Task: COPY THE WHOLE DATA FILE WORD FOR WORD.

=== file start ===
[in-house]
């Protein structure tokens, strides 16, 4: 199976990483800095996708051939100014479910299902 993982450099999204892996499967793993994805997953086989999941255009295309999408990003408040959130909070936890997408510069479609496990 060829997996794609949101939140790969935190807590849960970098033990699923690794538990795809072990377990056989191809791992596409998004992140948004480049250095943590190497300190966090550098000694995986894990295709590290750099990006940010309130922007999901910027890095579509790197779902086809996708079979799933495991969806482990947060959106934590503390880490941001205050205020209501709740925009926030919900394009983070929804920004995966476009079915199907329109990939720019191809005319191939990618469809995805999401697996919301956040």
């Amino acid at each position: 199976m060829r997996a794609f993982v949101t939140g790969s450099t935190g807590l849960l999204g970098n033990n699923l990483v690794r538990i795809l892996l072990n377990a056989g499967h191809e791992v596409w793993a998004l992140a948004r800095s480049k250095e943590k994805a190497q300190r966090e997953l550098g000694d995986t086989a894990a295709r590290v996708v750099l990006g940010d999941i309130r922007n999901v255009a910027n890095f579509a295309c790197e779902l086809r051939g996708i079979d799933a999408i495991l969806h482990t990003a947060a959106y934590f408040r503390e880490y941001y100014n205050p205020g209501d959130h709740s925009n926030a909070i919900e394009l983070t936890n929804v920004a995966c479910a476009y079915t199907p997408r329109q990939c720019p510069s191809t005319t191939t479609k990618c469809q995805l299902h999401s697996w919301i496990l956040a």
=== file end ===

[in-house]
């Protein structure tokens, strides 16, 4: 199976990483800095996708051939100014479910299902 993982450099999204892996499967793993994805997953086989999941255009295309999408990003408040959130909070936890997408510069479609496990 060829997996794609949101939140790969935190807590849960970098033990699923690794538990795809072990377990056989191809791992596409998004992140948004480049250095943590190497300190966090550098000694995986894990295709590290750099990006940010309130922007999901910027890095579509790197779902086809996708079979799933495991969806482990947060959106934590503390880490941001205050205020209501709740925009926030919900394009983070929804920004995966476009079915199907329109990939720019191809005319191939990618469809995805999401697996919301956040």
């Amino acid at each position: 199976m060829r997996a794609f993982v949101t939140g790969s450099t935190g807590l849960l999204g970098n033990n699923l990483v690794r538990i795809l892996l072990n377990a056989g499967h191809e791992v596409w793993a998004l992140a948004r800095s480049k250095e943590k994805a190497q300190r966090e997953l550098g000694d995986t086989a894990a295709r590290v996708v750099l990006g940010d999941i309130r922007n999901v255009a910027n890095f579509a295309c790197e779902l086809r051939g996708i079979d799933a999408i495991l969806h482990t990003a947060a959106y934590f408040r503390e880490y941001y100014n205050p205020g209501d959130h709740s925009n926030a909070i919900e394009l983070t936890n929804v920004a995966c479910a476009y079915t199907p997408r329109q990939c720019p510069s191809t005319t191939t479609k990618c469809q995805l299902h999401s697996w919301i496990l956040a």